In May, the commissioners approved a $3 million budget for the senior center, which Murray said would be enough to build a 15,000-square-foot center. That figure included a $672,000 Community Development Block Grant available for the project and $2.3 million in county funds.
Since then, Commission on Aging staff learned that a private foundation in Frederick, Md., could provide an additional $1 million grant for activity spaces for seniors with special needs, such as dementia patients, Murray said.
That group, the Weinberg Foundation, has had multiple meetings with the Commission on Aging about the project, agency Executive Director Susan J. MacDonald said.
The Commission on Aging is in the process of applying for the funds and expects to hear in the spring whether the grant has been approved, she said.
In addition, the state indicated it could contribute about $800,000 for the portion of the center used for Meals on Wheels preparation and for serving daily meals to seniors, he said. Meals on Wheels is a service that delivers hot, nutritious meals to medically homebound individuals.
Finally, staff determined the county could fund the construction of a second floor for Commission on Aging administrative offices with the money currently used to lease space for those offices, Murray said. The county pays about $70,000 a year for the Commission on Aging's space in the Aspiring to Serve building at 140 W. Franklin St., he said.
Those additions bring the total project budget to $5.8 million, Murray said.
At the request of Commissioner William J. Wivell, Brent A. Feight, president of Bushey Feight Morin Architects Inc. of Hagerstown, donated his services to create conceptual site renderings and floor plans for the center, Murray said.
The county will put the design contract out to bid, but Murray said he anticipated Feight's contributed work would put him in a position to submit a low bid.
In Feight's designs, seniors would park in a designated senior center parking lot or get dropped off on a loop in front of the building, then approach the building under a covered walkway, Feight said. They would enter a lobby with an information desk that would serve as a gathering place with seating and access to restrooms and an elevator to the second floor.
On one side of the lobby would be a wing with five activity rooms of roughly 400 square feet each, including a computer lab, art room and the special-needs rooms funded by the foundation grant, provided that funding comes through, Feight said.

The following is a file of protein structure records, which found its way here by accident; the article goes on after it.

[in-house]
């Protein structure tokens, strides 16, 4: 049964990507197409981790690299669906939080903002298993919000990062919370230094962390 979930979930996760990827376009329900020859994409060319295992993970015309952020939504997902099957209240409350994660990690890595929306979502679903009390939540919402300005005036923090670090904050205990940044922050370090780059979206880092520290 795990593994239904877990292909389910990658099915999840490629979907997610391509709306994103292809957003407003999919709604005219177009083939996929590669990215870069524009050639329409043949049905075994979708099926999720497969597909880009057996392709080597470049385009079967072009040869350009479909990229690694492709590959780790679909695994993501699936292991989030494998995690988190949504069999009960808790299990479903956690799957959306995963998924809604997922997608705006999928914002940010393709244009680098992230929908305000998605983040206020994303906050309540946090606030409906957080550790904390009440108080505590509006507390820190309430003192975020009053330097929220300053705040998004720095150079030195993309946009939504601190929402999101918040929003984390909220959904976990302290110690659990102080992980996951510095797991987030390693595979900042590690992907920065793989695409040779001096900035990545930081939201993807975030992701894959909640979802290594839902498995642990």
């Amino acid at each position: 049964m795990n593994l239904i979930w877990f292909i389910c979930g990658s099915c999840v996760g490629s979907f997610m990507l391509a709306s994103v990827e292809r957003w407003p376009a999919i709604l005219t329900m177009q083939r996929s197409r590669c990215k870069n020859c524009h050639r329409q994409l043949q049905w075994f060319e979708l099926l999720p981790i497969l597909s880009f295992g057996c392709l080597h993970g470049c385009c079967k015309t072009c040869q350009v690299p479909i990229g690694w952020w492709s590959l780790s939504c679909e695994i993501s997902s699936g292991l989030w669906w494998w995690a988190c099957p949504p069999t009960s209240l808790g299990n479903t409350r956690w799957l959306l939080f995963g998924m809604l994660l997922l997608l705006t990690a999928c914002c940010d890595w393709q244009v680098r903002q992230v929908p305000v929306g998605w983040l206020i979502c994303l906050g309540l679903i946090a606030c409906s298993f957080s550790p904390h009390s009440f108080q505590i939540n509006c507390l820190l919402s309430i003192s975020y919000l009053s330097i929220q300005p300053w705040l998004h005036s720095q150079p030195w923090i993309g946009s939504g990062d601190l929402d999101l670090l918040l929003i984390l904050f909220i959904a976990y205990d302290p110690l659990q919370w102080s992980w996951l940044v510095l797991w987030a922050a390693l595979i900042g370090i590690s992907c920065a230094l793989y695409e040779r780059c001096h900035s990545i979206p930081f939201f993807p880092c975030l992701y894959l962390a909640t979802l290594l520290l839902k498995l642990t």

Another door from the lobby would open onto a 4,624-square-foot gymnasium, which could have a stage, badminton courts and shuffleboard courts, he said. That space would have an operable wall to divide it into two smaller spaces, as needed.
The lobby would open onto a corridor with a large group meeting room, also divisible with an operable wall, and five small conference rooms that could be used for Commission on Aging services such as benefits counseling and tax assistance, Feight said.
At the end of the corridor would be a multipurpose dining room, an Internet cafe area, and a kitchen that would serve the cafe, the daily eat-in meal program and the Meals on Wheels program, Feight said. It would not be a full kitchen, but would have warming tables, microwaves and assembly space, he said.
The kitchen would open onto a service dock where Meals on Wheels vehicles could pick up meals, Feight said.
The second floor space would house the Commission on Aging staff currently based in the West Franklin Street offices, but the staff who serve the other senior sites throughout the county would remain at those locations, MacDonald said.
County and HCC staff are nearing completion of a draft agreement related to the center, which will be presented to the commissioners for approval, Murray said.
If all goes well, construction could start in summer 2010 and the senior center could open in 2011, he said.
The commissioners reached a consensus to move forward with the expanded version of the project, provided the anticipated funding is obtained.
The only commissioner to speak against the plan was James F. Kercheval, who said he saw the need for a senior center but did not think the HCC campus was the best location for it.
"I do believe that, particularly now that we're up to a $6 million investment, that this investment should have been in our downtown core," Kercheval said.
MacDonald said the Commission on Aging would maintain a downtown presence through its Potomac Towers and Walnut Towers sites, and is discussing adding a site at the senior apartments that the Hagerstown Housing Authority plans to build at 55 W. Baltimore St.
Senior Center Funding Breakdown
County funds already budgeted $2.3 million
Administrative space, funded by eliminating $70,000 per-year lease for current Commission on Aging offices $1 million
Private foundation grant for special-needs spaces (anticipated) $1 million
State grant for kitchen and dining space for meals programs (anticipated) $800,000
Community Development Block Grant $672,000
Total $5.8 million